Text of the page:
CHARLOTTESVILLE, Va. — A federal jury found Rolling Stone magazine, its publisher and a reporter defamed a University of Virginia administrator in a discredited story about gang rape at a fraternity house, news media reported Friday
Word of the jury decision came Friday afternoon in multiple news outlets.
University of Virginia administrator Nicole Eramo claimed the 2014 article portrayed her as a villain who discouraged the woman identified only as Jackie from reporting the incident to police. A police investigation found no evidence to back up Jackie's claims.
Rolling Stone's attorneys said there was no evidence that the reporter knew what she was writing about Eramo was false or had serious doubts about whether it was true.
Jurors heard closing arguments on Tuesday after listening to more than two weeks' worth of evidence in the $7.5 million defamation lawsuit.
The magazine said in a statement Friday that its intentions were good when it published the article, "A Rape on Campus" by reporter Sabrina Rubin Erdely, based on Jackie's alleged story.
"In our desire to present this complicated issue from the perspective of a survivor, we overlooked reporting paths and made journalistic mistakes that we are committed to never making again," the statement said. "We deeply regret these missteps and sincerely apologize to anyone hurt by them, including Ms. Eramo."
The story about Jackie's rape set off a firestorm at the university and in schools nationwide.
Eramo received hundreds of angry letters and emails calling her the "dean of rape," among other things, and faced protesters outside her office. The story crumbled after other news outlets began asking questions and police found no evidence to back it up. The article was officially retracted in April 2015.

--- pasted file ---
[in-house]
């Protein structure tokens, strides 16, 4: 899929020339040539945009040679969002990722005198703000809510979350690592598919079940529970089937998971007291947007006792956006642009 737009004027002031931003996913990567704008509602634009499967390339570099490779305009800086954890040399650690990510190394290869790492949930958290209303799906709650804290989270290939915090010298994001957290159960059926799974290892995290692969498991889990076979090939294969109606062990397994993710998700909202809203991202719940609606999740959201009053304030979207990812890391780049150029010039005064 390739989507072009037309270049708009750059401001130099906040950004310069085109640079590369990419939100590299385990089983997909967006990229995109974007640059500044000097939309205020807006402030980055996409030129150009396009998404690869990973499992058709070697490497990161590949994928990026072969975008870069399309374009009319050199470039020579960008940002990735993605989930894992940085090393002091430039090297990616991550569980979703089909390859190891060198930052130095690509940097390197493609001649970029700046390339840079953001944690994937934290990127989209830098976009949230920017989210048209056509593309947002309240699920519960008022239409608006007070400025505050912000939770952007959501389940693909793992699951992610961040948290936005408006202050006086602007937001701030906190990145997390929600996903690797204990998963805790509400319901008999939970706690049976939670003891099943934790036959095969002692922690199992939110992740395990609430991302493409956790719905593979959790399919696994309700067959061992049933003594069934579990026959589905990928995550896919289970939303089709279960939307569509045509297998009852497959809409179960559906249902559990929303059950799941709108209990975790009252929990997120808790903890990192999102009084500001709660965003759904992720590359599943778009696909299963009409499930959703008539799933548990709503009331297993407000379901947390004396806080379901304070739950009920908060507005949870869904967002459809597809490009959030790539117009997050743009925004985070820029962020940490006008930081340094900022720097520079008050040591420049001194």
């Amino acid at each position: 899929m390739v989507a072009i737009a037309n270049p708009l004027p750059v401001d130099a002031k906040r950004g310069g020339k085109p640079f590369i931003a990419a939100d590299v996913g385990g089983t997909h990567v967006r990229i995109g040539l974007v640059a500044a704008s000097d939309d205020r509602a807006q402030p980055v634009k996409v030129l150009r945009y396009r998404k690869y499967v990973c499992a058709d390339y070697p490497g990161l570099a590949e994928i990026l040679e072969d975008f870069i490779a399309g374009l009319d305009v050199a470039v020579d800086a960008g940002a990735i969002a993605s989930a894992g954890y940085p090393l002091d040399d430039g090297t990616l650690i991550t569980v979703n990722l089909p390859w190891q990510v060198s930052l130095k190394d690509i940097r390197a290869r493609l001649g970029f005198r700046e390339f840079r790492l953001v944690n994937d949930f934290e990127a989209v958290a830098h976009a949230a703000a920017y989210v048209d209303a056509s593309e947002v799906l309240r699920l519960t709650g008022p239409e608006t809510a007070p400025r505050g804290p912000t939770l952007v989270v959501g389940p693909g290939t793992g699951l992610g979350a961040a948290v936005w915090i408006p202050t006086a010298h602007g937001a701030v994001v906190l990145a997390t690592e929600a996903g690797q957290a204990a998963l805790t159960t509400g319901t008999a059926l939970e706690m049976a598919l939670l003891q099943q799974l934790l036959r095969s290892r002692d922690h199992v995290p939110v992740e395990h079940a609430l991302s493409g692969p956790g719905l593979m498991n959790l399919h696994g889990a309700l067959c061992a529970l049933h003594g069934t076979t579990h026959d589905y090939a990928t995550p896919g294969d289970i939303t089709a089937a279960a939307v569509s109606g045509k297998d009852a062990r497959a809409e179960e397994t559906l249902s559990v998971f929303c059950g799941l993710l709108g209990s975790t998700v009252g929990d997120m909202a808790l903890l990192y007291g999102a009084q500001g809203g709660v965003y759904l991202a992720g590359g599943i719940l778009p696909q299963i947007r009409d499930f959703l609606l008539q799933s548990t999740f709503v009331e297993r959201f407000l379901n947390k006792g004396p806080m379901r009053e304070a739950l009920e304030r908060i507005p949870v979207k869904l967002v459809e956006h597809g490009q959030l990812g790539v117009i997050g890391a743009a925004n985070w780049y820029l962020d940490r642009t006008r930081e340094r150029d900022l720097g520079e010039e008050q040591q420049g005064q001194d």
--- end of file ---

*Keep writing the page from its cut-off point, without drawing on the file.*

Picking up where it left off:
Over the course of the more than two-week trial, the jury of eight women and two men watched 11 hours of video testimony, heard from a dozen live witnesses and examined nearly 300 exhibits.
At issue were three statements made about Eramo in the article and several comments Erdely made about the "university" and "administration" in media interviews before the article was retracted.
Among the statements in the article that Eramo claimed were defamatory was one in which she is quoted — through Jackie — as saying that the university doesn't publish all of its statistics about sexual assault because "nobody wants to send their daughter to the rape school." Eramo says that was fabricated by Jackie.
The judge earlier this week dismissed Eramo's claim that the story, when taken as a whole, implied that Eramo was a "false friend" to Jackie. Rolling Stone had called that a "critical element" of her case.
Because the judge determined that Eramo was a public figure, she had to prove that Rolling Stone made statements with "actual malice," meaning it knew that what it was writing about her was false or entertained serious doubts as to whether it might be true.
Attorneys for Rolling Stone acknowledged that Erdely and her editors made serious reporting mistakes, but argued that there was no evidence they acted with actual malice.